Supreme Court Asked to Protect First Amendment Right of Church

Elmbrook Church
Elmbrook Church (Facebook)

Alliance Defending Freedom has filed a friend-of-the-court brief that asks the U.S. Supreme Court to review a sweeping appellate court decision that “mandates government hostility towards religion … and puts the First Amendment rights of religious students at risk.”

The brief asks the high court to review a U.S. Court of Appeals for the 7th Circuit decision that prohibits public school districts from renting church facilities for non-religious purposes, such as graduation ceremonies. The full 7th Circuit, which reversed a three-judge panel last year, argued that holding such events in church buildings allows government to unduly influence “how a person relates to the universe.”

“Church buildings should not be treated like toxic warehouses simply because they normally house religious activities. That has never been the intent of the First Amendment,” said Alliance Defending Freedom Senior Counsel David Cortman. “On the contrary, as the judges who dissented on the 7th Circuit’s opinion said, this opinion clearly exhibits an unconstitutional hostility toward religion. The government isn’t being neutral toward religion when it treats it worse.”

Fearing a cramped, wooden-benched and un-air-conditioned gymnasium would ruin their big day, high school seniors in the Elmbrook School District looked for an alternative venue in which to hold their graduation exercises. They asked to move to the nearby Elmbrook Church building because it could easily accommodate all of their guests (even those with disabilities) and offered amenities like cushioned seating, free parking and temperature control. The rental price of the church was also less expensive than holding the graduation ceremony in the school’s antiquated gym.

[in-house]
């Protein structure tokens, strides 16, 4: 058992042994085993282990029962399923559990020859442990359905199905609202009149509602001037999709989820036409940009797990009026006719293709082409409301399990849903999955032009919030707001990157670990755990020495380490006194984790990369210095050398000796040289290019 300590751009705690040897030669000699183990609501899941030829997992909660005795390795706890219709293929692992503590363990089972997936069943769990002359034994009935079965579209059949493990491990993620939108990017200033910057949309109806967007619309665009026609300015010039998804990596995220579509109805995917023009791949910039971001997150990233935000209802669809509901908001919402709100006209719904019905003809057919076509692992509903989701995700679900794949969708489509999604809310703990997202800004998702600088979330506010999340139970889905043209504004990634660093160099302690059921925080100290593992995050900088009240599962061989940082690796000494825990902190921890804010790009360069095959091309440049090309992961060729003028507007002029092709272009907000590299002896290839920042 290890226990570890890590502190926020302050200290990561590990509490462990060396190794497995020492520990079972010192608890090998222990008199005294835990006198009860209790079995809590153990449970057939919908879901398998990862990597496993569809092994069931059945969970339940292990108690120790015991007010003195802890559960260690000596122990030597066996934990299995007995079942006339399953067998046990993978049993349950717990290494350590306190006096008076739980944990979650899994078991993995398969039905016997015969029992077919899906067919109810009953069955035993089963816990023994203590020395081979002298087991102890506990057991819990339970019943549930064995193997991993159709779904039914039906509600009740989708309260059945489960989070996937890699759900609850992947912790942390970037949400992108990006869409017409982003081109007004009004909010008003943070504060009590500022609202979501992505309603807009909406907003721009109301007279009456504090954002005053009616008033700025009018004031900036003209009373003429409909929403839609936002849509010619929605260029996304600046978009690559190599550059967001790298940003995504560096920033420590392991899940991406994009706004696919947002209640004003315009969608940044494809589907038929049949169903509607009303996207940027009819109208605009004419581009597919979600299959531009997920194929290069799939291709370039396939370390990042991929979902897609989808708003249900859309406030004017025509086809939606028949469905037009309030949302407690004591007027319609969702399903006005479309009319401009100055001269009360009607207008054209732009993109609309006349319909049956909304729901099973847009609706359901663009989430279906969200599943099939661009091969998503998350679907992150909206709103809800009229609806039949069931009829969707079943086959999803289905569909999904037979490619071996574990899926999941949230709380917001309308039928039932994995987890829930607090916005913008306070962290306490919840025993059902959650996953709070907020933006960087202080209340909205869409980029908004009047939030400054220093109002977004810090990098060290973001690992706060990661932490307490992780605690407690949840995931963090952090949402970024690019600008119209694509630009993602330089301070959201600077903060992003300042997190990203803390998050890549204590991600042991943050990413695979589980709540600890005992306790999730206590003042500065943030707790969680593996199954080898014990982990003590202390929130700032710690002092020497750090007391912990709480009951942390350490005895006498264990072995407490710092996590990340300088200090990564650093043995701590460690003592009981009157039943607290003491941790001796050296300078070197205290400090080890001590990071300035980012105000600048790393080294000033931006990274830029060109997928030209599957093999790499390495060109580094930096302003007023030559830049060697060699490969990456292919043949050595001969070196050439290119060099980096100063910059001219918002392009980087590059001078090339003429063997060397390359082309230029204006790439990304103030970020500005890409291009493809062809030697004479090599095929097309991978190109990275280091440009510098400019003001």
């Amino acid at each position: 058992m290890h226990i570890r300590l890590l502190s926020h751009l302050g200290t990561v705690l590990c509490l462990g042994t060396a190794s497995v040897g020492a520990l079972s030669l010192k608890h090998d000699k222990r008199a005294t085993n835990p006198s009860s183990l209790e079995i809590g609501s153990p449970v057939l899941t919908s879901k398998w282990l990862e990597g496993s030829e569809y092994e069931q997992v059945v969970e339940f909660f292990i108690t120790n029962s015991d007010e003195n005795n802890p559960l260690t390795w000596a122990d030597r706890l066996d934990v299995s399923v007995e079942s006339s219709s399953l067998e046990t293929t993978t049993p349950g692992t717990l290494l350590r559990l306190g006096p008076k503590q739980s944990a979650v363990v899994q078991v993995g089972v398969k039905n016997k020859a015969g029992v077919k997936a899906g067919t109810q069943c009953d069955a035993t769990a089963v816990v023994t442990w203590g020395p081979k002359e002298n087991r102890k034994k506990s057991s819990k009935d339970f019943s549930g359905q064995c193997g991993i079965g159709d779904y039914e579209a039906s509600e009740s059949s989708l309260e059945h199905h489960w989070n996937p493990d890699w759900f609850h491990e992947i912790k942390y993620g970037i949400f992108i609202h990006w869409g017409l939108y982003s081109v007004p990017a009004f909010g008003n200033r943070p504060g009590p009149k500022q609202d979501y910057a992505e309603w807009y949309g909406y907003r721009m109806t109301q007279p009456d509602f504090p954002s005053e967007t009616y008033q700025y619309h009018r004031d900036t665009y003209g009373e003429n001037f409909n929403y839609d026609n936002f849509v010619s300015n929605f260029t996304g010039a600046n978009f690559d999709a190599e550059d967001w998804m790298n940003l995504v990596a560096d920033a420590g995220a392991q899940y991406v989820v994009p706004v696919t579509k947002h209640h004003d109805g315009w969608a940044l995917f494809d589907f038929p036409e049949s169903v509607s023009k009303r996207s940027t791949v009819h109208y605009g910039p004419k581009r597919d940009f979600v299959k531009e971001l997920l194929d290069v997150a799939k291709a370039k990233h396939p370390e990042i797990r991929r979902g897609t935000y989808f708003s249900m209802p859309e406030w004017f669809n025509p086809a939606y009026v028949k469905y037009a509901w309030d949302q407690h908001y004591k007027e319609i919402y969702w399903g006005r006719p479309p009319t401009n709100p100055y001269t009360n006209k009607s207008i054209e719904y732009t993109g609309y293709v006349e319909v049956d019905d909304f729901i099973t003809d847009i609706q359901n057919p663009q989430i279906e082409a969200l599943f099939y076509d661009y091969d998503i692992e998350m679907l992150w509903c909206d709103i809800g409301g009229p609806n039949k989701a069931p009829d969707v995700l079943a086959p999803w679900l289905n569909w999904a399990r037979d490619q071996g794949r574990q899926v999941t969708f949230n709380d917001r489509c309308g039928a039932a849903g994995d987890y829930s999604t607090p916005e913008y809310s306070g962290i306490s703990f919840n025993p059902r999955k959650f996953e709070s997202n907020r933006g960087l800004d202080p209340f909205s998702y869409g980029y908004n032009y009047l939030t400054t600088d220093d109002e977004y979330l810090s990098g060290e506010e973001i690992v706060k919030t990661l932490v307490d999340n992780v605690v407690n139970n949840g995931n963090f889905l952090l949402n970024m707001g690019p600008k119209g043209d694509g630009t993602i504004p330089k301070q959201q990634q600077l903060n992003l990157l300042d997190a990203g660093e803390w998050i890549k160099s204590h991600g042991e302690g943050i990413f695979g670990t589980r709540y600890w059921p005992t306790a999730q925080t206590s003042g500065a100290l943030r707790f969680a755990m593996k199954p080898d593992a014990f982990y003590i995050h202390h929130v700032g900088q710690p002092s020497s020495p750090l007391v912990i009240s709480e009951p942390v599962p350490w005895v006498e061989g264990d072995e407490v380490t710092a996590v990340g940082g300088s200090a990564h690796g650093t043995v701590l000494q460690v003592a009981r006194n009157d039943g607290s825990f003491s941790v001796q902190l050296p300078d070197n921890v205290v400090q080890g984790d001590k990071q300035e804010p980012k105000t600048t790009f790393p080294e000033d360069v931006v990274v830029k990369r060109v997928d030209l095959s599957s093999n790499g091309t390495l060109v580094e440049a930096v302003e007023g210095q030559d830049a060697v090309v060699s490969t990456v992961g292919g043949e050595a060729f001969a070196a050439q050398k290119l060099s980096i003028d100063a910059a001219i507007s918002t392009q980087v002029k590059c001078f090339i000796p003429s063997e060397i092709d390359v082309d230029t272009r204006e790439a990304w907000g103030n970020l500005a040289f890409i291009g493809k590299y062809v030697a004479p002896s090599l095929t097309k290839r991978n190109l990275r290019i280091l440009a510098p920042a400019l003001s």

District officials agreed and rented the church for graduation ceremonies until the completion of a public school facility that offered similar creature comforts. After that, graduations were held on school grounds. Some offended current and former students and their parents, represented by attorneys with Americans United for Separation of Church and State, filed suit.

The district court ruled that renting Elmbrook Church to obtain “an adequate, convenient, cost-effective graduation venue” was constitutional. A panel of the 7th Circuit agreed based, in part, on the district’s “utter lack of any religious purpose … and the overwhelming evidence that the District desired to make use only of the Church’s material amenities.” A full panel of the 7th Circuit later reversed that decision on appeal.

The Alliance Defending Freedom brief filed with the U.S. Supreme Court on. Jan. 18 in Elmbrook School District v. Doe explains that the full 7th Circuit’s decision “mandates government hostility towards religion, precludes government neutrality amongst sects, and puts the First Amendment rights of religious students at risk. It also severely compromises public schools’ ability to rent private venues for secular purposes and threatens to derail valuable educational programs that depend upon religious neutrality for survival. Given the magnitude of the Seventh Circuit’s legal errors and the significance of their real-world impact, this Court should grant review to vindicate the Establishment Clause’s true intent. … The Seventh Circuit’s en banc opinion takes the District’s practical solution to a real-world problem and manufactures a constitutional morass.”

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